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Fox News host Tucker Carlson, who tacitly defended QAnon supporters last month, said on Tuesday that there was no evidence the conspiracy theory actually exists and suggested that coverage of its influence nefarious was in fact part of a campaign of left-wing disinformation.

“We spent the whole day trying to locate the famous QAnon, which in the end we learned isn’t even a website,” Carlson said. “If it’s over there, we couldn’t find it.”

The comment followed a tirade against CNN and other media organizations for coverage exploring the radicalization of Americans through disinformation and right-wing conspiracy theories such as those launched by the mysterious “Q”.

“Disinformation networks?” Carlson said, poking fun at the other media. “It doesn’t look like a deceptive social media post, it looks like a terrorist cell. And it sounds like that on purpose. The thing about the misinformation they tell us is that it’s not just bad for you personally … The misinformation hurts everyone.

QAnon supporters, white nationalists and other far-right extremists were among the crowd of Donald Trump supporters who attacked the U.S. Capitol on January 6, killing five, including a police officer. They staged the insurgency after being fed a torrent of months-long disinformation about Trump’s presidential heist. They threatened to harm members of Congress and the vice president for opposing Trump.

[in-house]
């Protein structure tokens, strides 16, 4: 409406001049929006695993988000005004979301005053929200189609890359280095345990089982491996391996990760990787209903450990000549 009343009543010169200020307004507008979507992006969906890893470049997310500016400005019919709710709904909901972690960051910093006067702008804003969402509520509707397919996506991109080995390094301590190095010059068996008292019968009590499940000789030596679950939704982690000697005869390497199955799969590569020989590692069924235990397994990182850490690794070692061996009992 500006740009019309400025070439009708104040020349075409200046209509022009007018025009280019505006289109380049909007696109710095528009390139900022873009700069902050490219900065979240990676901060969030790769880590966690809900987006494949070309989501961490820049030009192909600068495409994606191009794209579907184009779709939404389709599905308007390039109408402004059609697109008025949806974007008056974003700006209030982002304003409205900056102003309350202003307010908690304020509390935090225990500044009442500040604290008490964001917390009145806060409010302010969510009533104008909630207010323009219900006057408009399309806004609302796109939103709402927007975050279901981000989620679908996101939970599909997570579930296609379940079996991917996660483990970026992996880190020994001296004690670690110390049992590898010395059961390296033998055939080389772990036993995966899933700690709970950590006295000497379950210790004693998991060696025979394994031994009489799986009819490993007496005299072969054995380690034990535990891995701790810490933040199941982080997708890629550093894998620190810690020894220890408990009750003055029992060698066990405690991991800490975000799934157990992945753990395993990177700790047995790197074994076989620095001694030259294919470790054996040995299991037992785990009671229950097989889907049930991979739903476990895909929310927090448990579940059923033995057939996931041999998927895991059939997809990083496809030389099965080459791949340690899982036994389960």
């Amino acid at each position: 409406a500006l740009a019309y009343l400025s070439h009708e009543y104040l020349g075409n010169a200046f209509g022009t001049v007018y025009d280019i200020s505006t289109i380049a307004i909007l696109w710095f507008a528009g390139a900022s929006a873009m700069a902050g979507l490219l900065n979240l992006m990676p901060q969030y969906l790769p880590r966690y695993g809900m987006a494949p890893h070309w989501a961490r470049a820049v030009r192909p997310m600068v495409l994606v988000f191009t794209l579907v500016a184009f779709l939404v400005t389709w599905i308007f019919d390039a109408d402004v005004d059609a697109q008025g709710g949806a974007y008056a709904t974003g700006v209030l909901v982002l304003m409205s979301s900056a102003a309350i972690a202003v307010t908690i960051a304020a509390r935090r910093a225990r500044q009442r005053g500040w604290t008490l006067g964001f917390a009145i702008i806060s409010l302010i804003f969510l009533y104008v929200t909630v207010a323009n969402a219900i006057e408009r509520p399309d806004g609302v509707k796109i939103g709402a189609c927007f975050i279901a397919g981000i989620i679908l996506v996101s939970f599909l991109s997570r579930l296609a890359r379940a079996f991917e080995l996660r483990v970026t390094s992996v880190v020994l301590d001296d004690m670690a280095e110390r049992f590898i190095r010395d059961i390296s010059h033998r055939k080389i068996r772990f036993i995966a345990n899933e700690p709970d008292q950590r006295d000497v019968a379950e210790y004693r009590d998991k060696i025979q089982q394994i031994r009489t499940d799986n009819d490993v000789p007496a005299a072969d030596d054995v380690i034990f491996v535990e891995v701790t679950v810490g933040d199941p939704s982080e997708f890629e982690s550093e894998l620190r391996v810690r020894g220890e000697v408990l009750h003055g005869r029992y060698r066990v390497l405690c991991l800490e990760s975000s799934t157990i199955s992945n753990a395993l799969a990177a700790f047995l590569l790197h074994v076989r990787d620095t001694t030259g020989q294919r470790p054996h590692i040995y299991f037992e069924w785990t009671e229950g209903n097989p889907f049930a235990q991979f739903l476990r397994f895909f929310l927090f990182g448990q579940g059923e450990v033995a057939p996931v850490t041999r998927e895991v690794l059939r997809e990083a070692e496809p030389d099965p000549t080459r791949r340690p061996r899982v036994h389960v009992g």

Followers of the QAnon conspiracy theory, who often congregate on right-wing online networks such as Gab or Telegram, have been classified as a domestic terrorism threat by the FBI and have been linked to kidnappings, murders and violence.

If he couldn’t immediately find QAnon’s “website” or find false information from other right-wing communities and figures, Carlson argued, that had to mean everything was being made by the left.

“We have checked [Georgia Republican Rep.] Marjorie Taylor Greene’s Twitter feed because we heard she’s been trafficking disinformation, CNN told us, but nothing there. Then we called our many friends in the tight-knit intel community. Could Vladimir Putin put this stuff there? The proud boys? Alex Jones? Carlson said.

“Who is lying to America in a way that is sure to make us hate ourselves and destroy our fundamental institutions?” He continued.

“Well, none of the above, actually. It wasn’t Marjorie Taylor Greene. It was cable news. They were politicians talking on television. They are the ones who spread disinformation to Americans. Maybe they are from QAnon.

The Fox News host was criticized online after clips from his segment aired on Tuesday. Among his critics was Representative Adam Kinzinger of Illinois, an anti-Trump Republican, who implored him to “stop lying, accept reality and use your energy to make us a better country.”

Carlson and many of his Fox News and Fox Business colleagues have been key players in amplifying, producing, and spreading misinformation regarding elections, Trump, and other topics. Fox Corp is sued by the $ 2.7 billion voting systems company Smartmatic, which accuses the media giant’s election coverage of being false and defamatory.

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